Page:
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I have been taking a look at MMGR for a memory allocation checker and I have a few questions that I don't see anywhere else on the internet.

1) There is a "reported size" and an "actual size". I understand what the "reported size" is, with it being the size that new receives, however, what is "actual size"? Why is there a difference?

2) Is the logging exactly safe? I see that the logging happens at the end of a static deallocation of a class, however, could this give a false positive of memory leaks? 2A) Just to be sure, static deallocations always happen last, right?

3) Is this code thread safe? If not, how can it become thread safe?

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I'm afraid I do not have any experience with MMGR, so I can only provide an answer for your first question.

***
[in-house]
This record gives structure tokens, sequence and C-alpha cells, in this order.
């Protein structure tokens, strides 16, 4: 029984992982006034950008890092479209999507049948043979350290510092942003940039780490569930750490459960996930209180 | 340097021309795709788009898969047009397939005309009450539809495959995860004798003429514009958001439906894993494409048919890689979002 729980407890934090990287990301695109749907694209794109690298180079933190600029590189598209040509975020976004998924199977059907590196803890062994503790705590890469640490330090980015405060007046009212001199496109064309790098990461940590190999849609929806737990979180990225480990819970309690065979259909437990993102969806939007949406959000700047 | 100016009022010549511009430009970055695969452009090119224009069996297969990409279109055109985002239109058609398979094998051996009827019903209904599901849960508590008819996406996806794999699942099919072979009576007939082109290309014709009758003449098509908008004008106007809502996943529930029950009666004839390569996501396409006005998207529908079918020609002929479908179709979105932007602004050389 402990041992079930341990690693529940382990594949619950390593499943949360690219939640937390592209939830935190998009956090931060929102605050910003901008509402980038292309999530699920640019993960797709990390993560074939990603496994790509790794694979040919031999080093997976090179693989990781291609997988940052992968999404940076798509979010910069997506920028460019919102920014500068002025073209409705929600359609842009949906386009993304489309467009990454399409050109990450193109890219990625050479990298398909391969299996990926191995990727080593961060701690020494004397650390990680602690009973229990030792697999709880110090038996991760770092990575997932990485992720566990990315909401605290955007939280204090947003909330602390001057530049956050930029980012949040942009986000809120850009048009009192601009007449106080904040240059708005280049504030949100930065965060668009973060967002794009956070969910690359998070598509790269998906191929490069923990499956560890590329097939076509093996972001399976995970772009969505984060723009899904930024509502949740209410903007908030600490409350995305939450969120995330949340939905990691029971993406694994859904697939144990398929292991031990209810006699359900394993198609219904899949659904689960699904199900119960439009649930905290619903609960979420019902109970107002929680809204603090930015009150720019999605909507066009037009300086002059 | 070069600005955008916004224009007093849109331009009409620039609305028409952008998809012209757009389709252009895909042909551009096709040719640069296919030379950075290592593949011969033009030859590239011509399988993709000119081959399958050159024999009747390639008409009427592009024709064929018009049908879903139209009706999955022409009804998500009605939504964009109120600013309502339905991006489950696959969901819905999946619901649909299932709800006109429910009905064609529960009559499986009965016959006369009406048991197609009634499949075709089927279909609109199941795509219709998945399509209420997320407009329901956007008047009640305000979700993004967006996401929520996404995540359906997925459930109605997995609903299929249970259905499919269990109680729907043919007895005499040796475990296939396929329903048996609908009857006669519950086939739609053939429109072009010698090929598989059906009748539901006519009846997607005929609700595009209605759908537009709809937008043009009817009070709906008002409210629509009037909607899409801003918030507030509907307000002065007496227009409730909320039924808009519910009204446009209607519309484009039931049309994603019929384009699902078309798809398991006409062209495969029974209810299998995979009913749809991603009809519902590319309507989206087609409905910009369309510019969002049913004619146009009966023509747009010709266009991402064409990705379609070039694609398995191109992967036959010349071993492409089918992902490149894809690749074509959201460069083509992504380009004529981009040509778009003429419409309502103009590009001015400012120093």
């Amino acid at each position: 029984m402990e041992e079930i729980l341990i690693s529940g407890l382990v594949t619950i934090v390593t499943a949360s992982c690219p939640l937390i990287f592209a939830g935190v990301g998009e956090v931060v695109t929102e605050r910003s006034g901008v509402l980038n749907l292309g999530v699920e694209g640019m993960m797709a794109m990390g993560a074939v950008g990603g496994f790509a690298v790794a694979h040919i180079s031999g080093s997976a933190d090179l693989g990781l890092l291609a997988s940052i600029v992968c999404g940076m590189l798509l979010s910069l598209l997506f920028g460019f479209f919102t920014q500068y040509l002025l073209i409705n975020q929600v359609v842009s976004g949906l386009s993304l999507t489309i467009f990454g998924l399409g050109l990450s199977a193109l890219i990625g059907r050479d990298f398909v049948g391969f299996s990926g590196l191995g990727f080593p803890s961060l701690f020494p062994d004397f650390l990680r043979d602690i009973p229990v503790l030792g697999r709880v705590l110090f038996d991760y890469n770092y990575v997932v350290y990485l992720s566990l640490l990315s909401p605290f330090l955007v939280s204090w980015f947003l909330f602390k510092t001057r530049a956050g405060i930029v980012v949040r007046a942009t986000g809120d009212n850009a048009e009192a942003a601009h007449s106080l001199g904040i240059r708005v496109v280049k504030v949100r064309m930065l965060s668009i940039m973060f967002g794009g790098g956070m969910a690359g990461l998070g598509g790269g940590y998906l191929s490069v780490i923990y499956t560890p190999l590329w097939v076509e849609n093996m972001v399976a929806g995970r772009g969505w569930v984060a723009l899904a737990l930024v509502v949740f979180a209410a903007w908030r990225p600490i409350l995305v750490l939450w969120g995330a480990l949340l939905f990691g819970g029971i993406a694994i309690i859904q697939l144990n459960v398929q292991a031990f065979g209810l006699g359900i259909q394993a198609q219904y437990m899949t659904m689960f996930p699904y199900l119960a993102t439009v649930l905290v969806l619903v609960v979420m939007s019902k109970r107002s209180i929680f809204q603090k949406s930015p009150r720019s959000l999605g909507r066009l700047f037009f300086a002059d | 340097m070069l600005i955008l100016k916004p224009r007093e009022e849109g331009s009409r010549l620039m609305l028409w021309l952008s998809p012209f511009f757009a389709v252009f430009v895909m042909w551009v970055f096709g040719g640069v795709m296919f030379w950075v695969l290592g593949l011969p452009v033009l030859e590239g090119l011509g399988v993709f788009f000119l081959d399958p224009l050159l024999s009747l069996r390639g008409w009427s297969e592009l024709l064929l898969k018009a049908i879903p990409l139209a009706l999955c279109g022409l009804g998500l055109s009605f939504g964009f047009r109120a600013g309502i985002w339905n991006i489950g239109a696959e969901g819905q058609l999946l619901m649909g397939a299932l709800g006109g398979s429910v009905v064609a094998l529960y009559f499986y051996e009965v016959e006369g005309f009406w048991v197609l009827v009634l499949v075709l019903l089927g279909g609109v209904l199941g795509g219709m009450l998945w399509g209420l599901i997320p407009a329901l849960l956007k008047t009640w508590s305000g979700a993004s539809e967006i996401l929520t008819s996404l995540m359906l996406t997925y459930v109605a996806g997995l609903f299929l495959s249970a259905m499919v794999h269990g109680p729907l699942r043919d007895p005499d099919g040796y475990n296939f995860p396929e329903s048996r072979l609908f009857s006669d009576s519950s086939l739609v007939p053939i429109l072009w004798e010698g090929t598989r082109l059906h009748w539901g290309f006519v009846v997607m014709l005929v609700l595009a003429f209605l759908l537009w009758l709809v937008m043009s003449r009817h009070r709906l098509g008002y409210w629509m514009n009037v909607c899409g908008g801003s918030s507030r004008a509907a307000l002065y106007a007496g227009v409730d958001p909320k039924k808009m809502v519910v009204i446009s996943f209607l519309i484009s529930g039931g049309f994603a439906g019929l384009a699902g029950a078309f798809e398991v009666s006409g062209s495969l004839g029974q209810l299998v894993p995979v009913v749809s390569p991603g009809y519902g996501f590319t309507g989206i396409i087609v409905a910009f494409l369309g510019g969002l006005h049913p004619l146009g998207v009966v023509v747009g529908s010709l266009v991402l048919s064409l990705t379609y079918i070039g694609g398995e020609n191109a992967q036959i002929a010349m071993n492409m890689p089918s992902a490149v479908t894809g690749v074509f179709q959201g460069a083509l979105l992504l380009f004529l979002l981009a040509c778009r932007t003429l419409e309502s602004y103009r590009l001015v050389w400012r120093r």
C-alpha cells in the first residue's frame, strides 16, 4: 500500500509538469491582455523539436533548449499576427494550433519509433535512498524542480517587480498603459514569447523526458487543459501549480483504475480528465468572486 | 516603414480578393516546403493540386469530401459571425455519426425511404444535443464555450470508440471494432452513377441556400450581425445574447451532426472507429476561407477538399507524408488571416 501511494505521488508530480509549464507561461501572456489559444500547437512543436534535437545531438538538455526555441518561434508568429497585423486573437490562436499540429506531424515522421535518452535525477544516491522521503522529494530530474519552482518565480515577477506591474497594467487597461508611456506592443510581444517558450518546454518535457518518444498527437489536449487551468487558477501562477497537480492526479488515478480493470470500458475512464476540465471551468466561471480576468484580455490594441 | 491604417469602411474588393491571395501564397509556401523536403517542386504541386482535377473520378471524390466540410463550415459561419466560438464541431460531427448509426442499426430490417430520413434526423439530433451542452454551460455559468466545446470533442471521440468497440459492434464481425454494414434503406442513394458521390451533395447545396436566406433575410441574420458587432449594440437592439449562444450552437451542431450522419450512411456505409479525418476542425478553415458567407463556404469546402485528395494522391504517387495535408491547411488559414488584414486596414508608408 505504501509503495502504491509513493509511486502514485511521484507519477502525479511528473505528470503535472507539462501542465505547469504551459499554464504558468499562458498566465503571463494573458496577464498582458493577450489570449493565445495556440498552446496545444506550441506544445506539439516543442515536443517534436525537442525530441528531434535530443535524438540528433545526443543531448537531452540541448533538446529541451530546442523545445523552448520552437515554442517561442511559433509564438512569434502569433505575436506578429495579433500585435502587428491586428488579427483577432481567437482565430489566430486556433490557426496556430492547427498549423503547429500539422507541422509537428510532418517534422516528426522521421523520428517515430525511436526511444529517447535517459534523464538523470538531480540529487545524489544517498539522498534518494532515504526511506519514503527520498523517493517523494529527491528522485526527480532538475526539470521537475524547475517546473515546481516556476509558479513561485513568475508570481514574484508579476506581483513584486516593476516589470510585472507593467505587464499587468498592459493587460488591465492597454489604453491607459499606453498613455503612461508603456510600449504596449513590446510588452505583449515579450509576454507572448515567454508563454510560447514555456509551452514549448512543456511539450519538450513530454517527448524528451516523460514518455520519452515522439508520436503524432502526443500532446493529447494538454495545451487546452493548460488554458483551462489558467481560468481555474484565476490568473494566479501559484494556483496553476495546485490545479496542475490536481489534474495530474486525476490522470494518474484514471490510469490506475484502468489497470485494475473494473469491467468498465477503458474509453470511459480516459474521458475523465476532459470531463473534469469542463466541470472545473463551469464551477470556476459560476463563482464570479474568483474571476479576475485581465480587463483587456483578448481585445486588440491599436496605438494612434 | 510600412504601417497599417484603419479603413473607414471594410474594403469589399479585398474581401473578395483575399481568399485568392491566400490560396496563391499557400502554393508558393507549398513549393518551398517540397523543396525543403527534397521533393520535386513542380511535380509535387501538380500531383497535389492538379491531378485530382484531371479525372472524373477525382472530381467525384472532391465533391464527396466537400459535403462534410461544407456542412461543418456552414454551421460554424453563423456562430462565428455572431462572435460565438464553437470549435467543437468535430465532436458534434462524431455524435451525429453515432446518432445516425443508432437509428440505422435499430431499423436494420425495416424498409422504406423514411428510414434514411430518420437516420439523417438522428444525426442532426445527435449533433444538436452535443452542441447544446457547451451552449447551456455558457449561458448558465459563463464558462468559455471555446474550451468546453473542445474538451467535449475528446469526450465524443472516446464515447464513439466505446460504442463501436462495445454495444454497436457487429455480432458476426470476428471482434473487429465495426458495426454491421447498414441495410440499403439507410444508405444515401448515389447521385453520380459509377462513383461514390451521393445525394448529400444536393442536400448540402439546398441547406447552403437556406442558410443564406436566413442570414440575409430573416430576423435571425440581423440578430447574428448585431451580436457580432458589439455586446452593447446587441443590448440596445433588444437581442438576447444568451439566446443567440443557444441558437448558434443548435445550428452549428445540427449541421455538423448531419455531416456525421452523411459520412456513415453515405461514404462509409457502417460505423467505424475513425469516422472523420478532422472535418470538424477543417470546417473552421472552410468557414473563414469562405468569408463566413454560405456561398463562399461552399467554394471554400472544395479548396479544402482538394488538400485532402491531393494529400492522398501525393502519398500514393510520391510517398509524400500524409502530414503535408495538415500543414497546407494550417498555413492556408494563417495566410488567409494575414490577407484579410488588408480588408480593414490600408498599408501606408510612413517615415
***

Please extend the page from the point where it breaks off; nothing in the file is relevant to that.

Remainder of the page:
The reason some memory debuggers mention a reported (or requested) and an actual allocation size has to do with the way memory allocators work. They rarely allocate exactly the requested size - usually they reserve a bit more. There are various possible reasons:

  • Alignment issues: I don't think that there is an allocator that will allocate e.g. exactly 3 bytes on a modern 32-bit (or more) system. The value will be rounded to at least the next multiple of the word-size or 4, depending on the architecture.

  • Management issues: some allocators will only handle allocations sized to powers of two. So you get blocks of 4, 8, 16, 32, 64, 128, 256 etc bytes. This is rare in userspace allocators, but common in kernel-space ones.

  • Providence: Some allocators will allocate a bit more each time in anticipation of a possible reallocation.

In any case, the reserved memory will often be somewhat more than the amount requested, hence the existence of two numbers.

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